Technical Evaluation Report - Nato

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Technical Evaluation Report - Nato

T-8

In the rest of the session, and also on the other days, various examples of the development and

application of models were presented:

• Montain et al. [25] showed how modelling (USARIEM models on water requirement) can

reduce the number of evaluation tests needed;

• Danielsson [28] showed an elegant study of the use of an improved Wind Chill Index (WCI)

model in the prediction of the risk of skin freezing, adding the previously absent effects of

solar radiation, humid skin and habituation to cold to the old WCI model approach and

thereby improving the quality of the risk prediction (in the discussion a comment was made

that the assumption that CIVD (Cold Induced Vaso-Dilation) is always present could result in

an underestimation of risk);

• Camenzind and den Hartog [5] predicted application ranges of sleeping bags, using a simple

model based on the principles of that developed by Farnworth, using material measurements

for top and bottom sides; -Holmér and Nilsson [6] presented an empirical model that can be

used to predict loss of clothing insulation due to wind and movement, taking clothing air

permeability into account; and finally Mäntysaari et al. presented data that can be used to

model sweat accumulation in clothing during interval exercise in the cold, demonstrating that

the type of work/rest cycle has a strong influence on sweat accumulation giving the advantage

to short work/rest cycles as sweat peaks are smaller then.

Monitoring and Thermal Limits

In the second part of this session, Markou et al. [29] (presented by Dr. Diamantopoulos) discussed the

evaluation of a heat stress index to be used by the Hellenic air force. So far they worked with the

‘discomfort index’. The authors discussed that application of WBGT and more recently of the FITS:

the ‘Fighter Pilot Index of Thermal Stress’. They see clear improvements by the implementation of

FITS, but also conclude that this index needs some adjustment to the specific situation of the Hellenic

forces.

Pandolf and Moran [30] presented two strain indices, one for the heat (the Physiological (heat) Strain

Index, PSI) and one for the cold (Cold Strain Index, CSI). These are not predictive indices, but indices

that integrate a number of physiological responses in a single index value. For heat this is a weighted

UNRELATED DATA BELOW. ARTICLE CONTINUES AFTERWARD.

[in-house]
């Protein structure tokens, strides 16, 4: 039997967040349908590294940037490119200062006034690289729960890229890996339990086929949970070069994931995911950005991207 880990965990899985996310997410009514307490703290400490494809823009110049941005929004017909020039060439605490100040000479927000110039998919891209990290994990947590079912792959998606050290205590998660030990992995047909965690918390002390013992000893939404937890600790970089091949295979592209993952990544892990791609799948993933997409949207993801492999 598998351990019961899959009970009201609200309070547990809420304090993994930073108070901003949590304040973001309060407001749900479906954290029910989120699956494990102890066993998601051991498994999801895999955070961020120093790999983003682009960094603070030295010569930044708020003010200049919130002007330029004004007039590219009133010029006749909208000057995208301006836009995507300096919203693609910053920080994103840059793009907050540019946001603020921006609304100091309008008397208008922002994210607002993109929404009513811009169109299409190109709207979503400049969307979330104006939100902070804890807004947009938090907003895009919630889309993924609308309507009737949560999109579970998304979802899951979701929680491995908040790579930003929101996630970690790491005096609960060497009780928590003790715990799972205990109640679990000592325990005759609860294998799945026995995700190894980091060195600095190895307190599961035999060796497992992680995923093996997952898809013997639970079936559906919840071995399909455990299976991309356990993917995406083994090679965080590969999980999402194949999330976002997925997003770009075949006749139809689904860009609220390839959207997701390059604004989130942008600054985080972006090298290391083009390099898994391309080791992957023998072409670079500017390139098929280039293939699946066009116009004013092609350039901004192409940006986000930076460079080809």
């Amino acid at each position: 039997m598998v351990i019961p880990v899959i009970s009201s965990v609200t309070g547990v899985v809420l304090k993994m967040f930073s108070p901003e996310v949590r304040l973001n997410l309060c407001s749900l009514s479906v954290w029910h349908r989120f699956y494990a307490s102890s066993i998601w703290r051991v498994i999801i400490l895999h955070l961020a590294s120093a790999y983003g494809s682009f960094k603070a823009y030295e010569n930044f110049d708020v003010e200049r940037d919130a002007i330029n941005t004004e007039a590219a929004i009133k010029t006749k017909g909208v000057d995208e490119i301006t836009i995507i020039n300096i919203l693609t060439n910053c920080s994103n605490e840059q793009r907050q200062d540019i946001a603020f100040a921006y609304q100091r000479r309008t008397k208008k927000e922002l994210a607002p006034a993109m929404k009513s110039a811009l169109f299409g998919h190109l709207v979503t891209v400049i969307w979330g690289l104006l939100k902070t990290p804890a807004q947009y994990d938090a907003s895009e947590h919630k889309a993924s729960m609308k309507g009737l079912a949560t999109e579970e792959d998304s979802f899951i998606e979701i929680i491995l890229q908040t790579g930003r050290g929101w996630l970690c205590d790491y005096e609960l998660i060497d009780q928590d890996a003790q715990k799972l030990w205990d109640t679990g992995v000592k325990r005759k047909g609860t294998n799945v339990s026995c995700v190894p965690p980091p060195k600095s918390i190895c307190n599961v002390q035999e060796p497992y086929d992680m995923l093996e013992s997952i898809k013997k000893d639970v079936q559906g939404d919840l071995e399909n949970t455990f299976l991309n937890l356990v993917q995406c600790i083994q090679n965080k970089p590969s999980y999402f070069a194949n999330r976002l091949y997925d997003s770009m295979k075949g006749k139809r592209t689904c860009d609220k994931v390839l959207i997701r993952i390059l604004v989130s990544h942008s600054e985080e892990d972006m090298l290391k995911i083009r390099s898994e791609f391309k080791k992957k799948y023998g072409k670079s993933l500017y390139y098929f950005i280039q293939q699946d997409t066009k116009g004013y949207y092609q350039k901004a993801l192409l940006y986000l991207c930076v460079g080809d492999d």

sum of the heart rate and of the core temperature response, both expressed as fractions of the

difference between resting and maximal values. For the cold, this is a weighted response of the change

of body skin and core temperatures from ‘resting’ values again expressed as fraction of the difference

between resting and limit values. Hence the latter is an alternative way of expressing body heat deficit

relative to set limit values. The indices, especially the PSI have been tested on a number of datasets,

and they have been shown to discriminate well between stress conditions. In the discussion, the

problem of individual differences was mentioned: during heavy work, a fit person would reach heat

exhaustion at a higher PSI (both high core temperature and high heart rate) than an unfit person (high

heart rate at still low core temperature). Hence the meaning of a certain PSI value is different for

different individuals. The authors (also of [31, 32]) suggested that, for instance where the PSI is used

for personal heat stress monitoring, it should be individually calibrated.

An application of PSI in personal monitoring systems was demonstrated by Hoyt et al. [32] (presented

by Obusek), where PSI was used to integrate heart rate and body core data (as measured using a radio

pill). These data were then transmitted to a base station, allowing the commanders to monitor the

physiological status of the individual soldiers. This promising technique is in development to improve

reliability and to reduce intelligibility of the radio signals by unfriendly forces.

Moran et al. [31] discussed a possible integration of the PSI with a new climatic index: the ESI

(Environmental Stress Index). They showed the deduction of a new ESI index producing highly

similar values as the WBGT index, but based on more commonly measured climate parameters

(temperature, relative humidity, solar radiant flux) than those for the widely used Wet Bulb Globe

Index. Despite not including the wind speed in the new index they observed a high correlation

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